Selling While You’re Ahead

In just over a year at the helm as the Milwaukee Brewers’ general manager, David Stearns has shown an incredible ability to find value in places where no one thought to look. By buying low on Jonathan Villar, re-signing Hernan Perez, and betting against Keon Broxton’s strikeout problem, Stearns has accumulated assets without giving up any real assets in return.

Perhaps the best example of this ability is the acquisition of thirty-one year old rookie Junior Guerra. The right-hander was one of many feel good stories for the Brew Crew in 2016. After throwing just four career major-league innings prior to the 2016 season, he posted a 2.81 earned-run average in 121 2/3 innings, a result not even Guerra himself expected. Although Brewer fans don’t want to hear it, it is unlikely the soon-to-be thirty-two year old sophomore can keep up that type of production. I’d argue that it’d be wise for the Brewers’ front office to sell on the value Junior Guerra built up in 2016 before Opening Day 2017.

On the surface, it looks as though Guerra had a superb rookie campaign. With a deeper inspection, that observation changes. With his 2.81 ERA, he outperformed his 3.75 FIP and 4.43 DRA. He had the fifth lowest BABIP among pitchers with over 100 innings in 2016, at .250. There is no reason to believe Guerra can sustain this BABIP suppressing ability. While the Brewers’ defense will be improved with a full season from Orlando Arcia at shortstop, they project to be about average in the field. Guerra does not have the Chicago Cubs’ world class defense behind to keep his BABIP down. While he was slightly above average at inducing pop-ups and suppressing line drives in 2016, it is not enough to believe he is a FIP-beater. Guerra’s BABIP will not stay in the .250 range, it should shoot up to at least the .280-.300 range and in the end his numbers will look much different.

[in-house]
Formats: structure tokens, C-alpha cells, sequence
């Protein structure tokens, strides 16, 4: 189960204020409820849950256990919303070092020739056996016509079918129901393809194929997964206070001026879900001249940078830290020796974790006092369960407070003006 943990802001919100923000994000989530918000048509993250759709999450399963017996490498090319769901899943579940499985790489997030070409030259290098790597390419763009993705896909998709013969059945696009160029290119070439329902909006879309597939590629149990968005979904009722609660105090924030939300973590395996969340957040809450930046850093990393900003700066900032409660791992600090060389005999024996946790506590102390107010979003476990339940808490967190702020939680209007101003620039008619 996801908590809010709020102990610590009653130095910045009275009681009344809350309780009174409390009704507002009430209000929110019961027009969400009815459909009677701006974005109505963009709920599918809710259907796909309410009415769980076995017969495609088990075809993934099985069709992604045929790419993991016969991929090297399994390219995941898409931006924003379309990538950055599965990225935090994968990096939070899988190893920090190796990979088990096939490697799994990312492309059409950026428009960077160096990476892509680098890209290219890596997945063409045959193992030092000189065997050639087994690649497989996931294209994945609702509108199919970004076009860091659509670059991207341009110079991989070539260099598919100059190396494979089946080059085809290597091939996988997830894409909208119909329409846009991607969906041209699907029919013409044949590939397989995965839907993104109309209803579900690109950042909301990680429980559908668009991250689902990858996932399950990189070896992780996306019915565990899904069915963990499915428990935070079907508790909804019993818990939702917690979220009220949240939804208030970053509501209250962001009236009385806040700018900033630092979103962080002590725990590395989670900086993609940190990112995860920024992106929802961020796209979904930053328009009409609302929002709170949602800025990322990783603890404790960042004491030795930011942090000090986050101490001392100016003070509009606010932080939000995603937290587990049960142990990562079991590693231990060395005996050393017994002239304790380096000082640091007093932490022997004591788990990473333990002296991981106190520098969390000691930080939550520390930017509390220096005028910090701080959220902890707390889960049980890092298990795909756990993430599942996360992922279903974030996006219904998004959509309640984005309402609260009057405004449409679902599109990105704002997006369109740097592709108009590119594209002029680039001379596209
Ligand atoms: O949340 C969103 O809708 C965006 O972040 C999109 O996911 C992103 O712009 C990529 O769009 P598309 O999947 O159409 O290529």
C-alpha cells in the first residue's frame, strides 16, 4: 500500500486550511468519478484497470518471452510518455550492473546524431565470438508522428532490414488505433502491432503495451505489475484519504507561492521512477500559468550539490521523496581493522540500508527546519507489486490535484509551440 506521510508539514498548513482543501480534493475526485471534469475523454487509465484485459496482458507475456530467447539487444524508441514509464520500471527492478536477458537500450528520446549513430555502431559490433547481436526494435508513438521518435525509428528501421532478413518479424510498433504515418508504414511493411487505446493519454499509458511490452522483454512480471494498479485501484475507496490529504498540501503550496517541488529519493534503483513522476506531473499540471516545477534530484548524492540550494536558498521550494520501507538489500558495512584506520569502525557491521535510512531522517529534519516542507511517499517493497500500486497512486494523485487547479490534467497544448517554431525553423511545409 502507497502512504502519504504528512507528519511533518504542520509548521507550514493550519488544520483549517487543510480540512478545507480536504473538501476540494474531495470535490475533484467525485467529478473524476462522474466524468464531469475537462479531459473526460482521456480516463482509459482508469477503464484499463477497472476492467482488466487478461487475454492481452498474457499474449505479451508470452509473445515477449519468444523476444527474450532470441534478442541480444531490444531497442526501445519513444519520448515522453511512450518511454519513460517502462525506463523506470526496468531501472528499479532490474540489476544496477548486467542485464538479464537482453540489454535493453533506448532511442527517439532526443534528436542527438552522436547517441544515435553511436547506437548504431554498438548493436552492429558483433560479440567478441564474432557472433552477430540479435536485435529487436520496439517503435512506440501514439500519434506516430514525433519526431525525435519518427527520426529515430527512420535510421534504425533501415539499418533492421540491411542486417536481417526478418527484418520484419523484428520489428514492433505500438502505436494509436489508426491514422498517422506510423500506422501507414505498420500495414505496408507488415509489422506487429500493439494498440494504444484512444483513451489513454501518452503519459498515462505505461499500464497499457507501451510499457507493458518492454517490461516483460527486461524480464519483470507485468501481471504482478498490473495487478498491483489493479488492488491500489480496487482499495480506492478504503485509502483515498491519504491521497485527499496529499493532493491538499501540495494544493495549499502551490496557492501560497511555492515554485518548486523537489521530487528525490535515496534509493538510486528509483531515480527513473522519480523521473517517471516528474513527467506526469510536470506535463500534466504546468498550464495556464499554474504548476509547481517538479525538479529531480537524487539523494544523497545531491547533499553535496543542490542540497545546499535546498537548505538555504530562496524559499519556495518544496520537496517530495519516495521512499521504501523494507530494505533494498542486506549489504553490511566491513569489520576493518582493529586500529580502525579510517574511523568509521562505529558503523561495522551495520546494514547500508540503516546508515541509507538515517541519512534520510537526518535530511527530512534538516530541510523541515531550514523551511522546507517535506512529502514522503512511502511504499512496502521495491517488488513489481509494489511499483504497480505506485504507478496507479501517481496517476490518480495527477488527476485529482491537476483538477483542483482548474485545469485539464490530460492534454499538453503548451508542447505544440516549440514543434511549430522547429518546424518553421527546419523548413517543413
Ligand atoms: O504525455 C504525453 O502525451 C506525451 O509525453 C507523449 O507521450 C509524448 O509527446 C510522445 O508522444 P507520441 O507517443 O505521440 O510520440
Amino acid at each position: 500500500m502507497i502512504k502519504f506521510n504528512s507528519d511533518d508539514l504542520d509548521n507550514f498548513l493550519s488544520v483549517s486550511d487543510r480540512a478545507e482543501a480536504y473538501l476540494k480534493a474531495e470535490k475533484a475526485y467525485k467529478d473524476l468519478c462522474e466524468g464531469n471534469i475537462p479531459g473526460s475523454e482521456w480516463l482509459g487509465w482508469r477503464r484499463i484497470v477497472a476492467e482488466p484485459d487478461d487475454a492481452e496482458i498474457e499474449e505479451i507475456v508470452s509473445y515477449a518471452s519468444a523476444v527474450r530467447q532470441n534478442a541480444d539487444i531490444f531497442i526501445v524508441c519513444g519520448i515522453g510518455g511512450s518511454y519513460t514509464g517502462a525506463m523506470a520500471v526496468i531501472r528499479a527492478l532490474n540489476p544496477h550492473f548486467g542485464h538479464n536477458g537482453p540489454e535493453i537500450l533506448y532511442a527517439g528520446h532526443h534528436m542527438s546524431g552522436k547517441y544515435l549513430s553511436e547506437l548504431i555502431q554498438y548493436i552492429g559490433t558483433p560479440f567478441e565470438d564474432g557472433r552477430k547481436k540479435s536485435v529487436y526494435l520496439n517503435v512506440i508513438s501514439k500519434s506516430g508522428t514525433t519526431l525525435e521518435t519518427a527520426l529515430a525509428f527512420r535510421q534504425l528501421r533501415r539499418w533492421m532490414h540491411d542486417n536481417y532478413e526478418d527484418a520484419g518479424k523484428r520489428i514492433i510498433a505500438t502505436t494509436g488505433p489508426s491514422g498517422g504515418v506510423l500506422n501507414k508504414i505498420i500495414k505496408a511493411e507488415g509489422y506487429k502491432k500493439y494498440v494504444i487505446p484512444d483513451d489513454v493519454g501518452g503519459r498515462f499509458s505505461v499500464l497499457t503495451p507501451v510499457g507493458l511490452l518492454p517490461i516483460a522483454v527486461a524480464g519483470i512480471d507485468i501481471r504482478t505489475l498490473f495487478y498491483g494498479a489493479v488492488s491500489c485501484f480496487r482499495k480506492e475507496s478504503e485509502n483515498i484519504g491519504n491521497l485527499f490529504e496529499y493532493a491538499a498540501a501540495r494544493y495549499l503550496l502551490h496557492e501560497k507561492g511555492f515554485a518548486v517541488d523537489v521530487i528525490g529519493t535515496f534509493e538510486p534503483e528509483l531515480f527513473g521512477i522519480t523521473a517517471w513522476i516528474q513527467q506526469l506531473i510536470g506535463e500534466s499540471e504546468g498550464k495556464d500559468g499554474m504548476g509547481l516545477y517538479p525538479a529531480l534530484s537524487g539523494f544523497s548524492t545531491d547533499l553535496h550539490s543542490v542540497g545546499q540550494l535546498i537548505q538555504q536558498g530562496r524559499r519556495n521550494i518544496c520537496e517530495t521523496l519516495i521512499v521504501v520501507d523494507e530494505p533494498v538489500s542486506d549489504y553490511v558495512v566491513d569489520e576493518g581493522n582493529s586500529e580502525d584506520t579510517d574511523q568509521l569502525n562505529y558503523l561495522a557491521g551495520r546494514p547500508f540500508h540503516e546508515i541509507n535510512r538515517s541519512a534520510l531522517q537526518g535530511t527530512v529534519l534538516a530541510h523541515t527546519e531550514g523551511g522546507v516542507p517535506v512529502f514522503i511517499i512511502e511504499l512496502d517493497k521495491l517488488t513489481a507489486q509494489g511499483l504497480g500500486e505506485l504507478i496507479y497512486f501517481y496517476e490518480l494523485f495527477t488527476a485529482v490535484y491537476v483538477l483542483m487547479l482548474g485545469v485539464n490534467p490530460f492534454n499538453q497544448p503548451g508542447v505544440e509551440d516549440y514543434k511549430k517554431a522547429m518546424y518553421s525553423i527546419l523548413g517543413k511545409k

Not only was Junior Guerra helped by a suppressed BABIP due mostly to luck, but he was incredibly lucky as far as where he pitched and who he pitched against. He had the third lowest oppOPS (.710) out of 138 pitchers with at least 100 innings in 2016. In other words, he faced almost the easiest competition possible. Level of competition is easy to overlook. It is often assumed that differences in competition even themselves out over the course of a 162-game season. There are major differences not only between the two major leagues with the designated hitter rule but between divisions and even in the divisions themselves. It is hard to determine the type of competition Guerra will face in 2017 but it is safe to assume it will be stronger.

The average sabermetrically-minded baseball fan with any knowledge on park factors would say that Miller Park is a hitter-friendly park. They would be correct when looking at numbers from 2015 or any other year since the opening of the Brewers home ballpark in 2001. The 2016 season was a different story. Miller Park actually played as a slightly pitcher-friendly park. Right-handed batters saw no park factor, positive or negative, whatsoever. Left-handed hitters actually had a park factor three percent below average. Not only did Guerra face the third easiest competition among pitchers with over 100 innings, he did it pitching in slightly pitcher-friendly ballparks. Overall, Guerra had a PPF of 94, six percent below average. If Miller Park plays more like the hitter-friendly park it has historically been, Guerra could have problems he didn’t face in 2016.

There is a Catch-22 when it comes to selling high on Junior Guerra. There’s no doubt front offices are informed on just how well the circumstances played out for Guerra in 2016. He will not be acquired for the price his 2.81 ERA suggests. He is likely to be acquired for closer to what his 3.75 FIP suggests. Upon closer inspection, I’d be wary of paying that asking price. If David Stearns can find a reasonable deal for Guerra before Opening Day, he’d be foolish not to take it. I don’t see much room for an already aging thirty-one year old starting pitcher to gain value. Even if they kept him, he likely won’t be a real contributor on the next winning Milwaukee Brewers team in 2018 or 2019. The circumstances will not be as favorable in 2017 as they were in 2016 for Junior Guerra. If he is given an opportunity to build on his already unsustainably high value, it is likely his flaws will be exposed and the Brewers will be left sitting on a once valuable piece that is now worth nothing.

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